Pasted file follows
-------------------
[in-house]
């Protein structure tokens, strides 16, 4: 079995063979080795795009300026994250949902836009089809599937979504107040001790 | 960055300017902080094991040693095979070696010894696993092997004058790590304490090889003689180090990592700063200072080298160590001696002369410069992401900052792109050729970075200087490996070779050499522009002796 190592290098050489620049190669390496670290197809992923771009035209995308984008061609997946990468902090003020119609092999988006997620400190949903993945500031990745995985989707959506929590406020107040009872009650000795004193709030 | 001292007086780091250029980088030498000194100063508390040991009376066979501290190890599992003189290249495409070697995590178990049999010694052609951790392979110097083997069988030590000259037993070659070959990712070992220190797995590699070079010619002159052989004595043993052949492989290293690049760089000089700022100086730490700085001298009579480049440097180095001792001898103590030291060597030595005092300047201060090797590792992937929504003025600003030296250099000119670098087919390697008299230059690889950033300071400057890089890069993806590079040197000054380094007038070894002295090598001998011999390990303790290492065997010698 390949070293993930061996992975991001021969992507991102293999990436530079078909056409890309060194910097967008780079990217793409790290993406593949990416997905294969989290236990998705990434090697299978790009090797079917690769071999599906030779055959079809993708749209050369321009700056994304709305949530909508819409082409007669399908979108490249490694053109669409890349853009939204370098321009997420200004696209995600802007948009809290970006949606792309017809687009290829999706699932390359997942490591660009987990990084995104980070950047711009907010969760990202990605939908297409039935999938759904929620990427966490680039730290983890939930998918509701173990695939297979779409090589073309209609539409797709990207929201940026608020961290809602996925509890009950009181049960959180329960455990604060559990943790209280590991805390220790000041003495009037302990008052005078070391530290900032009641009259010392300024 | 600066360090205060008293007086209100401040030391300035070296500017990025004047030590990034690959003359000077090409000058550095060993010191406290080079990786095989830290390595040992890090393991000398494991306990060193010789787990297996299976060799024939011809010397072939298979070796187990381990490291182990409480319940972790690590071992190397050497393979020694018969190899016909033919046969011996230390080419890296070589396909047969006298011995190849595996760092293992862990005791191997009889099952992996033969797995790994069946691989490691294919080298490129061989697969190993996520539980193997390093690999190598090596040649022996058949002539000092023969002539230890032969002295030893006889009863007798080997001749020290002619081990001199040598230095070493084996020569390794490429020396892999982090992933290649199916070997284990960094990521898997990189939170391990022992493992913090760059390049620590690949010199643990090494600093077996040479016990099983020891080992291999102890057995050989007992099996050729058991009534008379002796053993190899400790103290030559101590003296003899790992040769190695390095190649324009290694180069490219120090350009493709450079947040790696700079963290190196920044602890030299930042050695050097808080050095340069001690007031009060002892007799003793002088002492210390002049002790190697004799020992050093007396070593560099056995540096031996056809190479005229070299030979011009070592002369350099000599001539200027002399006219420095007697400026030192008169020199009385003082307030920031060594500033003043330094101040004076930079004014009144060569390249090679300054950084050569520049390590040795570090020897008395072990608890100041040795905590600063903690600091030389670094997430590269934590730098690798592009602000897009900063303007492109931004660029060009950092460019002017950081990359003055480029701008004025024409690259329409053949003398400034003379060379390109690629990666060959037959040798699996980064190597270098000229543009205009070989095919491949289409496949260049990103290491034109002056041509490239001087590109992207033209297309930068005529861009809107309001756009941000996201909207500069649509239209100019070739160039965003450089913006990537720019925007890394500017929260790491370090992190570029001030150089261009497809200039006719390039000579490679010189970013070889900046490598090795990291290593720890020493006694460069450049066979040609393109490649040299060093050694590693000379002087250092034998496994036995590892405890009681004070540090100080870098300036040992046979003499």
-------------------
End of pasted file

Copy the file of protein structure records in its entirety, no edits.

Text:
[in-house]
């Protein structure tokens, strides 16, 4: 079995063979080795795009300026994250949902836009089809599937979504107040001790 | 960055300017902080094991040693095979070696010894696993092997004058790590304490090889003689180090990592700063200072080298160590001696002369410069992401900052792109050729970075200087490996070779050499522009002796 190592290098050489620049190669390496670290197809992923771009035209995308984008061609997946990468902090003020119609092999988006997620400190949903993945500031990745995985989707959506929590406020107040009872009650000795004193709030 | 001292007086780091250029980088030498000194100063508390040991009376066979501290190890599992003189290249495409070697995590178990049999010694052609951790392979110097083997069988030590000259037993070659070959990712070992220190797995590699070079010619002159052989004595043993052949492989290293690049760089000089700022100086730490700085001298009579480049440097180095001792001898103590030291060597030595005092300047201060090797590792992937929504003025600003030296250099000119670098087919390697008299230059690889950033300071400057890089890069993806590079040197000054380094007038070894002295090598001998011999390990303790290492065997010698 390949070293993930061996992975991001021969992507991102293999990436530079078909056409890309060194910097967008780079990217793409790290993406593949990416997905294969989290236990998705990434090697299978790009090797079917690769071999599906030779055959079809993708749209050369321009700056994304709305949530909508819409082409007669399908979108490249490694053109669409890349853009939204370098321009997420200004696209995600802007948009809290970006949606792309017809687009290829999706699932390359997942490591660009987990990084995104980070950047711009907010969760990202990605939908297409039935999938759904929620990427966490680039730290983890939930998918509701173990695939297979779409090589073309209609539409797709990207929201940026608020961290809602996925509890009950009181049960959180329960455990604060559990943790209280590991805390220790000041003495009037302990008052005078070391530290900032009641009259010392300024 | 600066360090205060008293007086209100401040030391300035070296500017990025004047030590990034690959003359000077090409000058550095060993010191406290080079990786095989830290390595040992890090393991000398494991306990060193010789787990297996299976060799024939011809010397072939298979070796187990381990490291182990409480319940972790690590071992190397050497393979020694018969190899016909033919046969011996230390080419890296070589396909047969006298011995190849595996760092293992862990005791191997009889099952992996033969797995790994069946691989490691294919080298490129061989697969190993996520539980193997390093690999190598090596040649022996058949002539000092023969002539230890032969002295030893006889009863007798080997001749020290002619081990001199040598230095070493084996020569390794490429020396892999982090992933290649199916070997284990960094990521898997990189939170391990022992493992913090760059390049620590690949010199643990090494600093077996040479016990099983020891080992291999102890057995050989007992099996050729058991009534008379002796053993190899400790103290030559101590003296003899790992040769190695390095190649324009290694180069490219120090350009493709450079947040790696700079963290190196920044602890030299930042050695050097808080050095340069001690007031009060002892007799003793002088002492210390002049002790190697004799020992050093007396070593560099056995540096031996056809190479005229070299030979011009070592002369350099000599001539200027002399006219420095007697400026030192008169020199009385003082307030920031060594500033003043330094101040004076930079004014009144060569390249090679300054950084050569520049390590040795570090020897008395072990608890100041040795905590600063903690600091030389670094997430590269934590730098690798592009602000897009900063303007492109931004660029060009950092460019002017950081990359003055480029701008004025024409690259329409053949003398400034003379060379390109690629990666060959037959040798699996980064190597270098000229543009205009070989095919491949289409496949260049990103290491034109002056041509490239001087590109992207033209297309930068005529861009809107309001756009941000996201909207500069649509239209100019070739160039965003450089913006990537720019925007890394500017929260790491370090992190570029001030150089261009497809200039006719390039000579490679010189970013070889900046490598090795990291290593720890020493006694460069450049066979040609393109490649040299060093050694590693000379002087250092034998496994036995590892405890009681004070540090100080870098300036040992046979003499």